So we have, -5V + (1KΩ)(I)= 0.

Adding +5V to both sides gives us, (1KΩ)(I) =5V.

Dividing both sides by 1KΩ gives us, I= 5V/(1KΩ)= 5mA.

So we've solved for the current using KVL.

Using ohm's law, we know that the voltage across the resistor is 5V, since V=IR=(5mA)(1KΩ)=5V.

Just to recap, going clockwise, you can see the negative polarity is first from the power supply, which is why we get -5V. Because the positive polarity of the battery is on the left side of the 1KΩ resistor, the resistor has a polarity from + to - (going from left to right). Checking our circuit with the now known voltage value, we get -5V + 5V = 0.

Therefore, the circuit has proven to observe the conservation of energy principle and the values are sound.

Now we'll do another example where we add another resistor, still a single loop.

The principle is exactly the same.

KVL example

Again, we go through the circuit clockwise.

Because the circuit is in series, the same current flows through both resistors.

So, doing KVL, we get -5V + (1KΩ)(I) + (4KΩ)(I) = 0.

Since both the 1KΩ and 4KΩ resistors have the same variable (I), we can simply add them. This gives us now, -5V + (5KΩ)I= 0.

Adding +5V to both sides gives us, (5KΩ)I= 5V.

Dividing both sides by 5 gives us, I= 1mA.

So the circuit flowing through the circuit is 1mA.

This gives a voltage of 1V across the 1KΩ resistor and 4V across the 4KΩ resistor.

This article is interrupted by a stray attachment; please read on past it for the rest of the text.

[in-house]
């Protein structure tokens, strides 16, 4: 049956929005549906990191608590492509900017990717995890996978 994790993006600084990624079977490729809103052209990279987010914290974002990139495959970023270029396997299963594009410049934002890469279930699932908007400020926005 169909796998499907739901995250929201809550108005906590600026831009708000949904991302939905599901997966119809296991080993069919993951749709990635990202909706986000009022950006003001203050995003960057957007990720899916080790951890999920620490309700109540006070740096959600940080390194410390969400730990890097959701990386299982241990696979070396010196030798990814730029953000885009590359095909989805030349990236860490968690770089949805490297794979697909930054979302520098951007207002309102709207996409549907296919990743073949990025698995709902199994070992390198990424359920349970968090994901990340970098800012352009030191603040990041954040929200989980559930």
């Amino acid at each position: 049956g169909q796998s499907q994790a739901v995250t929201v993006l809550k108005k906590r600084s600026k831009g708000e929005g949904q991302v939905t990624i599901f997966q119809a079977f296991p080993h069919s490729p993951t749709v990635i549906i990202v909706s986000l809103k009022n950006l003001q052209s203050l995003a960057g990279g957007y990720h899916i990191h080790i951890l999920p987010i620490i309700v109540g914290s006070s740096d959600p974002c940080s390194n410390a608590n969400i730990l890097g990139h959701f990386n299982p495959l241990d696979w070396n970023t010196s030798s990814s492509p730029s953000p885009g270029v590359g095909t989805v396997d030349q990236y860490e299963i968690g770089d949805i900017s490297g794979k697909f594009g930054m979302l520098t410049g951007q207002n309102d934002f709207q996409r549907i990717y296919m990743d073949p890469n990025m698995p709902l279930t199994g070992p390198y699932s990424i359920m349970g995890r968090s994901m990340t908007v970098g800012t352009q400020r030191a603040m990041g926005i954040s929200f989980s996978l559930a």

Doing KVL gives us, -5V + 1V + 4V= 0.

Therefore, the circuit observes the principle of conservation.

KVL Example with Multiple Loops

Even though KVL can be applied to any circuit, it is most often used for multi-loop circuits. The above examples could also easily be solved using ohm's law without using KVL. However, KVL is more crucial when it comes to solving multi-loop circuits.

So the circuit we analyze is shown below.

KVL multi-loop circuit example

So using KVL, we analyze each loop mesh in the circuit independent.

When you are doing multi-loop analysis, you must be consistent with the direction you use. Wtih all loops, you must analyze them in the same direction.

For this example (and throughout this whole web page), we analyze the circuits in a clockwise direction.

Using KVL, we can find the currents flowing through all parts of the circuit.

The first equation we must have is the flow of currents going through the node of the circuit. Being that the first current (I1) enters the node and the second and third currents (I2 and I3) leave the node, this gives us, -I1 + I2 + I3= 0. This is assuming that entering is negative and leaving is positive. However, you can do it the other way, but you must be consistent.